“It is no longer a mere figure of rhetoric to say that man’s freedom is being destroyed every day. In such a situation, it is hardly surprising that men are losing their sense of interior certainty and becoming more ‘other-directed’. Yet it is impossible for man to regain his power over his situation without turning away from the immediacy of his experience, and concentrating upon his intuitions of his own value.”


“Riesman makes it clear that he considers the spread of other-direction to be due to the switch of emphasis in American economic life from production to consumption. Sartre and Camus know that the roots of existentialism can be traced back for at least a century and a half. And yet all four are ultimately concerned with the loss of autonomy in modern man. “

The Hero in Literature

“Faust had expressed pessimism and despair as he sits alone in his room, but the despair has nothing to do with society; it is to do with the problem of the meaning of the ‘will to truth’. He feels a certain patronising affection for society; he would like to take refuge in the gaiety of the country folk on Easter Day, but knows he can never feel restored to kinship with other men.”


“The ancient Greek hero was a mortal who hoped to gain the favour of the gods, and the mediaeval knight was a mortal who trusted to his patron saint and Jesus. Faust is the man who objects to being mortal. His whole quest is aimed at becoming god-like; his despair lies in his inability to escape his own miserable limitations. Now Shaw continues in the Faustian tradition, making Don Juan state: “Life is a force which has made innumerable experiments in organising itself.” “The mammoth and the man, the mouse and the megatherium . . . are all more or less successful attempts to build up that raw force into higher and higher individuals, the ideal individual being omnipotent, omniscient, infallible, and withal completely unilludedly self-conscious; in short, a god.” The issue is now plain. The old hero was the favourite of the gods; the new hero aims at becoming a god. Riesman would say that the old hero was ‘tradition-directed’, while the new hero aims at being completely inner-directed.”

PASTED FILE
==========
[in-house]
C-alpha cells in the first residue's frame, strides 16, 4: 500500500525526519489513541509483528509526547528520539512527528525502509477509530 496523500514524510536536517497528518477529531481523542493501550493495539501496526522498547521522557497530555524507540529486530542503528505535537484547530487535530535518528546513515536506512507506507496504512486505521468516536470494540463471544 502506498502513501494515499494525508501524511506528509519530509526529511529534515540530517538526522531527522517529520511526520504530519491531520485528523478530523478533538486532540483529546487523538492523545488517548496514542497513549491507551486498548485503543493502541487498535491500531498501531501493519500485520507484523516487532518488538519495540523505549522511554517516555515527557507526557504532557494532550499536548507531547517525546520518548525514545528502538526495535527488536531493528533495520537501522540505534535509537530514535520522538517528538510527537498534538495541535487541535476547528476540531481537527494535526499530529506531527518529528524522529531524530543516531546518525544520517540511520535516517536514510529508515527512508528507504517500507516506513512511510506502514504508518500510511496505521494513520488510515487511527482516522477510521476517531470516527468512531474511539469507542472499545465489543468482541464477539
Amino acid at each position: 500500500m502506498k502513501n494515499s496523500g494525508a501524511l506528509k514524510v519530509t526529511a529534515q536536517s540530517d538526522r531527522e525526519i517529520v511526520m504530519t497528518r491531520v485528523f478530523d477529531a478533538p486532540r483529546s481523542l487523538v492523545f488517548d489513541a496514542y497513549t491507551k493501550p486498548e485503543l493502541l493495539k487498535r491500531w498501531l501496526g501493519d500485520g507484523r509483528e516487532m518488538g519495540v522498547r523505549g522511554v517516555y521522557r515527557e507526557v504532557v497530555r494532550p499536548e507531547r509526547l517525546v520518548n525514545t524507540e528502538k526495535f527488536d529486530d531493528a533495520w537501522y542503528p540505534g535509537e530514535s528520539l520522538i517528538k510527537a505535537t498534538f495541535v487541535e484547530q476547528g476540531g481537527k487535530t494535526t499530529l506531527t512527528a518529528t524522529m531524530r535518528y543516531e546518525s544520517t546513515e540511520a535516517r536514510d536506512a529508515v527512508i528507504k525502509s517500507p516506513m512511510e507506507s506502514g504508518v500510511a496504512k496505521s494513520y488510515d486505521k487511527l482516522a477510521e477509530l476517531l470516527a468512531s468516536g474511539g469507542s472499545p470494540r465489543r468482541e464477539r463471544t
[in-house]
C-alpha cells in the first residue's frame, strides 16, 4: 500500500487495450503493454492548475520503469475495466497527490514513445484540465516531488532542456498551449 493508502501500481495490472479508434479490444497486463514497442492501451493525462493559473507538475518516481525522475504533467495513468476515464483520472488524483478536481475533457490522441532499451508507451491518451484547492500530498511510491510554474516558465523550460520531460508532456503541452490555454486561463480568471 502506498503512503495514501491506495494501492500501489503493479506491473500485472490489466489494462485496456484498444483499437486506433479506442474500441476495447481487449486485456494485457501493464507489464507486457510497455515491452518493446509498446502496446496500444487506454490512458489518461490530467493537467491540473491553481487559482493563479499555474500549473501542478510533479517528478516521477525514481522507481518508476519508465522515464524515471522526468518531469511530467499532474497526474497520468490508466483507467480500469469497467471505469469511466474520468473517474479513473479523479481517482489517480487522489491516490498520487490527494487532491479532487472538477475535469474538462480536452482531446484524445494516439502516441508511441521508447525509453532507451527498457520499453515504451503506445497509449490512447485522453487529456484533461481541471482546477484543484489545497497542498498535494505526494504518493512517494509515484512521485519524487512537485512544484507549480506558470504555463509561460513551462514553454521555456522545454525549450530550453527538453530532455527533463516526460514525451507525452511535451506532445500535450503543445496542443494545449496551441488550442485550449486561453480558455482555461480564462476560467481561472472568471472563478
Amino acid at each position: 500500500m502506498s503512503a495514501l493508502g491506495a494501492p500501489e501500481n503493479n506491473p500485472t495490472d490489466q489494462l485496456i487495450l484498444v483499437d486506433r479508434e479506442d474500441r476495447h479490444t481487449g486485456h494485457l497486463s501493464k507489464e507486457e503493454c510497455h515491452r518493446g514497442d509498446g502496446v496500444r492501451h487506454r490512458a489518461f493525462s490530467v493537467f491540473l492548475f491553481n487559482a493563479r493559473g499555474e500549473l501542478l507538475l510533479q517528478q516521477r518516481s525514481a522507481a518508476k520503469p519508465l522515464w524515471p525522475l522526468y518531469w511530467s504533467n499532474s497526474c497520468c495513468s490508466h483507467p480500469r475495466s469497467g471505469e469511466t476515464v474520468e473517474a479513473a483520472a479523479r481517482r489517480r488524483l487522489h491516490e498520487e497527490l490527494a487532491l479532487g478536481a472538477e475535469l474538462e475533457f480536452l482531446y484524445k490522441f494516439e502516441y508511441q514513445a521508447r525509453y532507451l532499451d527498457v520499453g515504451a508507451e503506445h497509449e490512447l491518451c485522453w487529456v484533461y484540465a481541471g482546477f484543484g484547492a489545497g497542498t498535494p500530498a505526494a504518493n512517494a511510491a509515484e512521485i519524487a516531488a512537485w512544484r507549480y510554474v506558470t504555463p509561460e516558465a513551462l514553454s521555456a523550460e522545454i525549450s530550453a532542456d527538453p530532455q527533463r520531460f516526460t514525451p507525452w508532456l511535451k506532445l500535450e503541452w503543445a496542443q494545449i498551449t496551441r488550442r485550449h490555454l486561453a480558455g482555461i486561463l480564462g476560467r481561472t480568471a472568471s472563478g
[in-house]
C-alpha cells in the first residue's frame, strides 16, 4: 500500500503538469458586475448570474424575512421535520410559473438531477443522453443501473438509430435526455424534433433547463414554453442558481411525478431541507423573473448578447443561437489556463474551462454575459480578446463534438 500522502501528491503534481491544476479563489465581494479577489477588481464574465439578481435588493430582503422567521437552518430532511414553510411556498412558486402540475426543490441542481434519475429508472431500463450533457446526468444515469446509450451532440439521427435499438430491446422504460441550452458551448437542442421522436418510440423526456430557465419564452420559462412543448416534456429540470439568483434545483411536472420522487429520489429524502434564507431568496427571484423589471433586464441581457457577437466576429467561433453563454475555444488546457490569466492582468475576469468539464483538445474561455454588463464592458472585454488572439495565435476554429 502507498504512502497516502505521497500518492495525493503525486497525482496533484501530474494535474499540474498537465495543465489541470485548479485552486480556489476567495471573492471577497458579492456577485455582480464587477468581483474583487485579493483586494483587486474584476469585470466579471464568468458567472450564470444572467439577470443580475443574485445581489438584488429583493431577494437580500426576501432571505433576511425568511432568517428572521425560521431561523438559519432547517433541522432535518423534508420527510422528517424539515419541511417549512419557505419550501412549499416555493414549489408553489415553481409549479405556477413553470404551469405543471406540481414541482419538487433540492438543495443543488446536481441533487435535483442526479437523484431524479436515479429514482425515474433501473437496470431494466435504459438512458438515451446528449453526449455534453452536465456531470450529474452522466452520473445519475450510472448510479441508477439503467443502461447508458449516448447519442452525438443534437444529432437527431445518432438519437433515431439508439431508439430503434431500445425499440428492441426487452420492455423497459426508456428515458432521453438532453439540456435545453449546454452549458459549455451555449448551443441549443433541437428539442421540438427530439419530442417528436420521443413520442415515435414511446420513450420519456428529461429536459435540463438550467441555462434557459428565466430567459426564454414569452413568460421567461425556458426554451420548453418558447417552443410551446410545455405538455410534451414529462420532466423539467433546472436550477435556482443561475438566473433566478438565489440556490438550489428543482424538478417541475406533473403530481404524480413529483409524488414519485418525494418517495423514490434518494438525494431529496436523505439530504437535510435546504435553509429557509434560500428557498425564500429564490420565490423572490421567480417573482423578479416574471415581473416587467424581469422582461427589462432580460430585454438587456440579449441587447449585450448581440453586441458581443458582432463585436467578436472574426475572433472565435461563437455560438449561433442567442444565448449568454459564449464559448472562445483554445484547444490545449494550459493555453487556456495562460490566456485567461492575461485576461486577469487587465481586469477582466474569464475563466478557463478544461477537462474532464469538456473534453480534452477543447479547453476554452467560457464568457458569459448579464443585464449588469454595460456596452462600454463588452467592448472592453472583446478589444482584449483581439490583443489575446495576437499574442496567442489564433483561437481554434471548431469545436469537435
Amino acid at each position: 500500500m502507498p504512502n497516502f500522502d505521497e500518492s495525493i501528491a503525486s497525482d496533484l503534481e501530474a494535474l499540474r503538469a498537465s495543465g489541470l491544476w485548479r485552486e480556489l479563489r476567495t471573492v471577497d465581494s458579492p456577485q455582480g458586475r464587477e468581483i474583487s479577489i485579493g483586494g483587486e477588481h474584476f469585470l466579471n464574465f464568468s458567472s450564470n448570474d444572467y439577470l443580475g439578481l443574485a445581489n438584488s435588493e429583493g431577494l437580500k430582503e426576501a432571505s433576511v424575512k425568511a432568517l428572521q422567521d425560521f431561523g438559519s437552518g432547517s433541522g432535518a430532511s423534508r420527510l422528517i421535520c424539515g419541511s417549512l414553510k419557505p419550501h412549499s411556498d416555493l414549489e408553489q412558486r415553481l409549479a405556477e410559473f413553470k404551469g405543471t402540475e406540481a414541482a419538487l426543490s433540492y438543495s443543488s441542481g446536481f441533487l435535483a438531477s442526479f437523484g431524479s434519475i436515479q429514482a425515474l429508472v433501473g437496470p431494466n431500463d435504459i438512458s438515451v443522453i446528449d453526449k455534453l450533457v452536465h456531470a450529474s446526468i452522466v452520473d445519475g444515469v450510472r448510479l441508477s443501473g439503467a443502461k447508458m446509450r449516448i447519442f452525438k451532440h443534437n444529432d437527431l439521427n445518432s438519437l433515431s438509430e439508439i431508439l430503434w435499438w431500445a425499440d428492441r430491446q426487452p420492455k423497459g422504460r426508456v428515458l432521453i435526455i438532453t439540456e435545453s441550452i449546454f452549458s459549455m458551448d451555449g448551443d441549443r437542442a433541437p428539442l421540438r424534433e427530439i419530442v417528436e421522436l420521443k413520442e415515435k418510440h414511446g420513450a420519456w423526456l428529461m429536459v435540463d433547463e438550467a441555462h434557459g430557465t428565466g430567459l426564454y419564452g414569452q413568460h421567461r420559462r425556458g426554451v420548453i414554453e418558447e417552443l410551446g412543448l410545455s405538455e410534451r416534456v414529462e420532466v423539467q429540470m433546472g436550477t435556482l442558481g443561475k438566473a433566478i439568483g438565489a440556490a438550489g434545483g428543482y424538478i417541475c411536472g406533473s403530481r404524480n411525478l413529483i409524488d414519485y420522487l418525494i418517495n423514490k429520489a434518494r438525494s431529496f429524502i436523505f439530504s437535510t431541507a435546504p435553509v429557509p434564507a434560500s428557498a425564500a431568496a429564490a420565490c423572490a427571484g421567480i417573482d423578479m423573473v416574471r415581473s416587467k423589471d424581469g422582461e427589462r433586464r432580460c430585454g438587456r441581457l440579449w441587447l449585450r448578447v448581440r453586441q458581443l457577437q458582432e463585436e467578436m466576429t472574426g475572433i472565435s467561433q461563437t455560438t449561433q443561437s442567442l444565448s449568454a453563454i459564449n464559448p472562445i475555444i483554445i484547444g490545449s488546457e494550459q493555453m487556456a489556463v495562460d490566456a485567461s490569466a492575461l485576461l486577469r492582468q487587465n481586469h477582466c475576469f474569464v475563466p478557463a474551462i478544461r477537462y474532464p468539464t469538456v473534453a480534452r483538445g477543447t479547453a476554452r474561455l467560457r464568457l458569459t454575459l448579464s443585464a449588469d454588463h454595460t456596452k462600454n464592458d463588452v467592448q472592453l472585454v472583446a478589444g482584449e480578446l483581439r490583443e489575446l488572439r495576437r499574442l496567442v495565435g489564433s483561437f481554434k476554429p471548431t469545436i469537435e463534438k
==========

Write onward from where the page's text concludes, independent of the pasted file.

“Shaw decided that men have more control over their lives than they realise (the answer is typical of him) and that they could live indefinitely if they made the effort.”


“But his tetralogy, Joseph and his Brothers, provides an important exception. In this book, Mann writes about the ‘old hero’, the ‘lucky’ man. In Greek mythology, to be lucky meant to be favoured by the gods. The same concept lies behind the stories of knights in the Middle Ages, and it is invisibly present in the Arabian Nights. Joseph, like Ulrich, is born with all the qualities for greatness; unlike Ulrich, he is not a ‘modem hero’, which means that there is no obstacle to prevent him from fulfilling his destiny. On this level, the story is simple and straightforward. Its main interest lies in the fact that Joseph is an authentic hero figure, an exception to the ‘unheroic premise’. ”


“In this essay, I am deliberately paying very little attention to Proust, for obvious reasons. If his hypochondriac Marcel is to be seriously considered as a hero, then the word hero is almost meaningless. Marcel suffers from an acute form of the insignificance fallacy. In Swann’s Way, he relates how his mother stayed the night in his room, and “permanently weakened his will”. All through the book, he is never wholly free of a feeling of self-contempt. Defenders of Proust might argue that this reveals self-knowledge. I am more inclined to believe that it shows self-deception, the weakness of a man who is too lazy to make any effort to discipline himself. He suffers from the notion that sensitivity must involve various kinds of weakness.”